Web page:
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UX Designer Joined over 6 years ago
"One more thing for men to rule"
Given that the English on that page isn't that great, I'd venture to guess that by 'men' they mean 'man', meaning with this new transportation device mankind has somehow surpassed another type of limiting factor in our lives.
Looks like they already have an unsubscribe button, and I just recently used it myself to get off a mailing list a couple days ago: http://www.theverge.com/2014/2/24/5441878/unsubscribe-button-gmail-automatically-removes-marketing-lists
Thank you Will. I'd comment but you've captured what I wanted to say.
Eyal, can you lighten up on posting Muz.li content? It's turning into Buzzfeed in here. It's clearly an issue in this community as others have pointed it out 2 months ago here: https://www.designernews.co/stories/53551-gifs-of-the-month--august
Sure I'll enlist in the draft- no one has been prosecuted for failure to comply since 1986: https://en.wikipedia.org/wiki/Conscription_in_the_United_States#Post-1980_draft_registration
BTW, it's statistically proven that women are safer drivers- thus cheaper car insurance: http://www.dmv.org/insurance/how-gender-affects-auto-insurance-rates.php
Maybe you should fact-check.
Well-considered and humbly presented redesign exercises can be very helpful for employers to see your thought process when solving UX problems, especially if you're able to base the need for a redesign off some research or go as far as doing some light user testing and proving its better with metrics. A good redesign exercise should give the employer a solid idea of how you might apply yourself in tackling a problem, and it could help them decide if its worth getting you in and giving you a design exercise during the interview process ("Wow they did a solid job thinking this one through. I want to see how they'd solve ___ for us".)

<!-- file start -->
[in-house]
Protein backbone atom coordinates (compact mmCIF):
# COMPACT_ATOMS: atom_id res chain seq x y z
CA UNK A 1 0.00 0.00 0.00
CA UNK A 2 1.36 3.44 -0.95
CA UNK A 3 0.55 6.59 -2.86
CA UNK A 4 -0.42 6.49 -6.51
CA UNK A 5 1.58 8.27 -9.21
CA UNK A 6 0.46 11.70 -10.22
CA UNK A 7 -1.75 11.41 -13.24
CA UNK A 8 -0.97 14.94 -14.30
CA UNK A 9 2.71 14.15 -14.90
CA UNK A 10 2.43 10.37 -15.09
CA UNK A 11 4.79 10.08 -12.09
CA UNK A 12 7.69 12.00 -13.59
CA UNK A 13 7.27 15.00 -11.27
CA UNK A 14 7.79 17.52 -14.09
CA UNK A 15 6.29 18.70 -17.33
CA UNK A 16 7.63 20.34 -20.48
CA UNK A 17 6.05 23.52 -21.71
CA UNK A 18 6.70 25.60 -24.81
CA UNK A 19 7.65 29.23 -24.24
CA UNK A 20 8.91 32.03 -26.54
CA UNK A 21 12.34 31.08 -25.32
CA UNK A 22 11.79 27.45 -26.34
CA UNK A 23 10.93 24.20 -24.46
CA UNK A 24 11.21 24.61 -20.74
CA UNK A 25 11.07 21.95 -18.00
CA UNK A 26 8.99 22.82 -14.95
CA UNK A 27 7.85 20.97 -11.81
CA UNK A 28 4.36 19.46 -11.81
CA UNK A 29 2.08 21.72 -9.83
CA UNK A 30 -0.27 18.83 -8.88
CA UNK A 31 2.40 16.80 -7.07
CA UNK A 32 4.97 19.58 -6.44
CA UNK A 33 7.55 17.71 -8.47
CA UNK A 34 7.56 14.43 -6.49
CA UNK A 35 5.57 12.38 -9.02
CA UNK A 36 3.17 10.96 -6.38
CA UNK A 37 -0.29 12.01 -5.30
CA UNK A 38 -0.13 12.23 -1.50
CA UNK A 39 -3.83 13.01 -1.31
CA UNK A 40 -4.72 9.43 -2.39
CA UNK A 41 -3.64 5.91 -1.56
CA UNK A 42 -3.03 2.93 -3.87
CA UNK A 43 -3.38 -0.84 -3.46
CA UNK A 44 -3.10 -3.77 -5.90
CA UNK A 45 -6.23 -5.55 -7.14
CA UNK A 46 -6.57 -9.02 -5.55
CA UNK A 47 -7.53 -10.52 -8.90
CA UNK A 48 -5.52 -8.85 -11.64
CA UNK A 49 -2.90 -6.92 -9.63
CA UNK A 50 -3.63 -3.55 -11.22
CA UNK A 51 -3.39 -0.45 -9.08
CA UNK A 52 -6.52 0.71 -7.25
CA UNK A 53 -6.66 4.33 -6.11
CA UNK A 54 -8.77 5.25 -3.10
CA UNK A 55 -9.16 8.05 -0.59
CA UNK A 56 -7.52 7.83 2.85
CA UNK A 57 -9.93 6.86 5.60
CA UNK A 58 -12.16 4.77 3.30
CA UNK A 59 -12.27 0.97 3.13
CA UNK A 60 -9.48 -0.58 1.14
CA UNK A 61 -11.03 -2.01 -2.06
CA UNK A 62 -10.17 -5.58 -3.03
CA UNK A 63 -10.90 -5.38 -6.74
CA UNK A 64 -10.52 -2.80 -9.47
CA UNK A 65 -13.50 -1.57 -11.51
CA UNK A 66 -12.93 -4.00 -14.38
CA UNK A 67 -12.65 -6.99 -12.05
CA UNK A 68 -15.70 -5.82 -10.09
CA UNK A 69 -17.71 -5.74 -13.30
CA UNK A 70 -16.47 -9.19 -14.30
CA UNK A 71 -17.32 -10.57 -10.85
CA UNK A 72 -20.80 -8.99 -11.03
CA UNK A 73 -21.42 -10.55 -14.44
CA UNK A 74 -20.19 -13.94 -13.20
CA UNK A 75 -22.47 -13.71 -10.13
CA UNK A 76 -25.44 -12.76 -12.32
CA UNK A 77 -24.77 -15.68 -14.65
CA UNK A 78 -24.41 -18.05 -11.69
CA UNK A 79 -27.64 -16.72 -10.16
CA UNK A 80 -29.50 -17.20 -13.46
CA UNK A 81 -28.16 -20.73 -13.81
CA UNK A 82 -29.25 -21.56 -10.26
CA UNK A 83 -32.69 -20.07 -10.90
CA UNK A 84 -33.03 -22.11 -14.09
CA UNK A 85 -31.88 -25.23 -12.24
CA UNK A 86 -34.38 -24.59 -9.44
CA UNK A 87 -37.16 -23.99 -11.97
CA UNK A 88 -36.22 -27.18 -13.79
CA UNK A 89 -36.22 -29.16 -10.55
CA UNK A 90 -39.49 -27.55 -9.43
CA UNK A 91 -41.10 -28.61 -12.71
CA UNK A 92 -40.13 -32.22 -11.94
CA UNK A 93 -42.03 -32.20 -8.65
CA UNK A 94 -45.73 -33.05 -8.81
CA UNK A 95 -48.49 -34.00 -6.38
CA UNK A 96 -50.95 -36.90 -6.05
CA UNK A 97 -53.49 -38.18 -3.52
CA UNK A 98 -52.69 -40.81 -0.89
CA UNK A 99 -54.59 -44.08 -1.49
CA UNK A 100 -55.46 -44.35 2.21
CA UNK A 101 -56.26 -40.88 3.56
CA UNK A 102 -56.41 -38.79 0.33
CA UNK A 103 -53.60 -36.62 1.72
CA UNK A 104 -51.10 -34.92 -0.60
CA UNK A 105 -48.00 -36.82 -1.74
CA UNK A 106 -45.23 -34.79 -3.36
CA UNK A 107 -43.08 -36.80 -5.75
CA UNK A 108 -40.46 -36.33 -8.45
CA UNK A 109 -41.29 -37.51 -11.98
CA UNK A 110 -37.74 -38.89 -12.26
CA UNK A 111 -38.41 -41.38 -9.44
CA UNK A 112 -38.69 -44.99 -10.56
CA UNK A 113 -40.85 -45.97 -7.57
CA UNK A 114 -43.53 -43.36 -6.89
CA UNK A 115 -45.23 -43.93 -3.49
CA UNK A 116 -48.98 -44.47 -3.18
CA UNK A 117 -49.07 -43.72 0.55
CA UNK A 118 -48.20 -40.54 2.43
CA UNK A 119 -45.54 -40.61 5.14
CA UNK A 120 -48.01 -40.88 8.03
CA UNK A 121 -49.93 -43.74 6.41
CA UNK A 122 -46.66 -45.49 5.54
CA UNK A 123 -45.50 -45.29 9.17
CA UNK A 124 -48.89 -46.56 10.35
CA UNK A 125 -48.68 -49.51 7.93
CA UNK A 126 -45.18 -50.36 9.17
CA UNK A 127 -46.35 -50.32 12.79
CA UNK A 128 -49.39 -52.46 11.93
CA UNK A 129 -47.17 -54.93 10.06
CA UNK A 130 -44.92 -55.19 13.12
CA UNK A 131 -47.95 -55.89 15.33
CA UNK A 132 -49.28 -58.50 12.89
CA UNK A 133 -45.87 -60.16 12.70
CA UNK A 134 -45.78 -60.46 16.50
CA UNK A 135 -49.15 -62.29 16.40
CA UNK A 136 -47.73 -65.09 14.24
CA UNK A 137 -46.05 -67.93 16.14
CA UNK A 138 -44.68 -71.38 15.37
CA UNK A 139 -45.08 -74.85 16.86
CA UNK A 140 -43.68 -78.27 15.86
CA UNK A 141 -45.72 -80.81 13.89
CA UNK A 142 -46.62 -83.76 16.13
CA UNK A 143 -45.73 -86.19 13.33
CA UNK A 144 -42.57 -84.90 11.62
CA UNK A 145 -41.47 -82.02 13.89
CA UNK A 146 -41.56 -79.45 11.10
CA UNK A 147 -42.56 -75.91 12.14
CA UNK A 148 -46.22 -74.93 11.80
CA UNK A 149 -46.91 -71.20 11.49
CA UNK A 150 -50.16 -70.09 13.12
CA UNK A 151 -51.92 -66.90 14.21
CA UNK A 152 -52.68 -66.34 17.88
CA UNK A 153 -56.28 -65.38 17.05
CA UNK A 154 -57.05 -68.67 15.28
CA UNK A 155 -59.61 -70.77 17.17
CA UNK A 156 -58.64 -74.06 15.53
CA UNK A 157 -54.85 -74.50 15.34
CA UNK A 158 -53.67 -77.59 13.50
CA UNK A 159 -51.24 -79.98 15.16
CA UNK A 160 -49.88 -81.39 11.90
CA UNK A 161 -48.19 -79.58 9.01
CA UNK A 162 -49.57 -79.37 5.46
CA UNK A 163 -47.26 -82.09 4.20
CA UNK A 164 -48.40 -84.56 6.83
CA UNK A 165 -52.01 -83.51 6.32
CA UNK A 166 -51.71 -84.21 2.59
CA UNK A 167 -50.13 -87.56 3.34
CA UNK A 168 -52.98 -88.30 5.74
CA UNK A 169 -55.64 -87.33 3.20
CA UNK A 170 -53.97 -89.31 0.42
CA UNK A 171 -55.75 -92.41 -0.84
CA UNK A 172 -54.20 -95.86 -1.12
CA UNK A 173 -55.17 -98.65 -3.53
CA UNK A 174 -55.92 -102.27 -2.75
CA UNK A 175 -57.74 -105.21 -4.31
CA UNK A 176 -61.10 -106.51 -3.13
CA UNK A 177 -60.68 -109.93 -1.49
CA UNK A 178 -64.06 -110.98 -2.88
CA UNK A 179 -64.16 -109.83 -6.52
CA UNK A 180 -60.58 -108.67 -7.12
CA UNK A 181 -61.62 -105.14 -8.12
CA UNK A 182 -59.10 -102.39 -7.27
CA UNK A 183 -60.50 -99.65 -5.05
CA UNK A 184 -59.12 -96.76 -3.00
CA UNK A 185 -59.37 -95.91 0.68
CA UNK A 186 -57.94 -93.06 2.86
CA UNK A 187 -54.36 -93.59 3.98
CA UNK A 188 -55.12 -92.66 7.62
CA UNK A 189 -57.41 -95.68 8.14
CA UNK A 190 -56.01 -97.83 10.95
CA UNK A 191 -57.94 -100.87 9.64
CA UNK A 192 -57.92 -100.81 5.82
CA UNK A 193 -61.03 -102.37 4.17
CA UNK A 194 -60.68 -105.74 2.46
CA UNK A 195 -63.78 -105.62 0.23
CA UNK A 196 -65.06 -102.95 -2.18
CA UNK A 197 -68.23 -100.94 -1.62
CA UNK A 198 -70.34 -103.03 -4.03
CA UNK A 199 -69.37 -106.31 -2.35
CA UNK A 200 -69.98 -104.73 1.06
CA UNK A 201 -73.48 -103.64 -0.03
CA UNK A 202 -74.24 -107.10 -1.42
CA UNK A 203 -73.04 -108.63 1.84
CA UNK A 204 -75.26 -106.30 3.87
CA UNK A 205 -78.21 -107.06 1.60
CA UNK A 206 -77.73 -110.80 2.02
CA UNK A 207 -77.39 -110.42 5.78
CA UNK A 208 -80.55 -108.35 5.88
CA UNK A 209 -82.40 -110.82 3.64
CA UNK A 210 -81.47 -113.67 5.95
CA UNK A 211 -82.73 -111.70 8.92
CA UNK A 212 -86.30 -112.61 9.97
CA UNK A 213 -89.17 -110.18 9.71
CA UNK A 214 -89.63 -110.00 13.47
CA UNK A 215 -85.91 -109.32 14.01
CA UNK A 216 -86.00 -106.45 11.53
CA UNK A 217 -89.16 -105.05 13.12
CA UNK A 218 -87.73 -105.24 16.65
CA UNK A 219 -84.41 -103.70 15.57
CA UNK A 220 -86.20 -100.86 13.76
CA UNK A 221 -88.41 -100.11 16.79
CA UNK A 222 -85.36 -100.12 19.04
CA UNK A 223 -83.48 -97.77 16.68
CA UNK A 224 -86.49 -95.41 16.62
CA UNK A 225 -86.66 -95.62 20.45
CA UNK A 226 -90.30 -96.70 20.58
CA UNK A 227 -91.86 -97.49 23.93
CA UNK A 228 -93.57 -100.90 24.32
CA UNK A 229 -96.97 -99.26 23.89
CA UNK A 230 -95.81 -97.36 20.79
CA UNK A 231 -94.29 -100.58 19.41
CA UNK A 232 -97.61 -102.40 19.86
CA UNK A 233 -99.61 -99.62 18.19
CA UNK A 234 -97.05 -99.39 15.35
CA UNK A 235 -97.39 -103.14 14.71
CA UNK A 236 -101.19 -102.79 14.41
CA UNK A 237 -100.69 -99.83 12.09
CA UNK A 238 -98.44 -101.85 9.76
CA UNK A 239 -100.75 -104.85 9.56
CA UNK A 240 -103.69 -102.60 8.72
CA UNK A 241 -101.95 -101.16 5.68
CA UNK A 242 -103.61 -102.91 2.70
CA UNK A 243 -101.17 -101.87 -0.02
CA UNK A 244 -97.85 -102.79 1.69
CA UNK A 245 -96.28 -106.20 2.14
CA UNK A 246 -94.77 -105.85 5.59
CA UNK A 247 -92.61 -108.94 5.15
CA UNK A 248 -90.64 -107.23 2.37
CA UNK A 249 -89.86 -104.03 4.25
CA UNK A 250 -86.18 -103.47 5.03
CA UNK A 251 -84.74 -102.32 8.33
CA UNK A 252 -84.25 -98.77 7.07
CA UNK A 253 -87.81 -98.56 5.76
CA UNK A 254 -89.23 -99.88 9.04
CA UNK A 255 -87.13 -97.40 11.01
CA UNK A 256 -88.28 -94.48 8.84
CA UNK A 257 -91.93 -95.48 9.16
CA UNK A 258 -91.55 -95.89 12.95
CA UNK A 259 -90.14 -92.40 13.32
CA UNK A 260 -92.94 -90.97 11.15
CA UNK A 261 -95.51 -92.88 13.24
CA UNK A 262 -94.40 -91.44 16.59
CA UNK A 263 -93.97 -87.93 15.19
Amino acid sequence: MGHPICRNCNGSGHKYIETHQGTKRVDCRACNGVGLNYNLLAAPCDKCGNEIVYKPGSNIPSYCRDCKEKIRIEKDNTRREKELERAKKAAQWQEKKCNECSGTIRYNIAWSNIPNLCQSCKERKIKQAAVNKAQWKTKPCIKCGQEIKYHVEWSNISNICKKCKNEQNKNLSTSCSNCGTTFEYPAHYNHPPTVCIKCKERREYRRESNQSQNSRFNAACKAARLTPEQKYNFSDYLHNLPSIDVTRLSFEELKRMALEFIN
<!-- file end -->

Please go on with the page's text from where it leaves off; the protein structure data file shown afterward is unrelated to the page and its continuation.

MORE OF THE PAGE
The UX redesigns I've seen that aren't worth it tend to base driving factors of the design on their feelings ("The logo feels too serious"), on trends without explaining why its appropriate ("Flat design is the new black"), and assumptions without trying to understand who the target audience and what real usage looks like ("There's too much stuff on this page, let's make it minimal and clean".) The final nail in the coffin of a bad redesign is if its presented like it's the best thing ever ("Like this if you think they should do this!"), because until you know all the real-world constraints that made its mark on the current design, there's just no way to not look bad praising your own work.
IMO, a well-made redesign is worth the effort to attract eyes of employers you want, and can be a great personal learning exercise. An alright redesign is portfolio-padding at best, and revealing of inadequate thinking at worst.
I don't agree, that was obvious. You wanted examples, and I gave them- while highlighting that they were my own views. And in providing the examples you requested, you now accuse me of "call-out shaming".
If someone else who didn't agree with your views commented in this thread and block-quoted something you said, would you accuse them of "call-out shaming" too?
Meanwhile in your last comment alone, you imply I'm illogical, label my views 'incendiary', accuse me of 'call-out shaming', and mock my personal bar of what I find terrifying and degrading.
And what have I done to you, other than calmly provide the examples you requested?
Yea, personally I found those examples generally ignorant and degrading, which upset me- and it terrifies me that the DN community can be like that.
No problem, you're welcome. Can you give some examples of supporters of this argument resorting to name-calling then? I'm not being sarcastic either, I'd actually appreciate it.
Here you go. Examples: https://goo.gl/tU2ZRO
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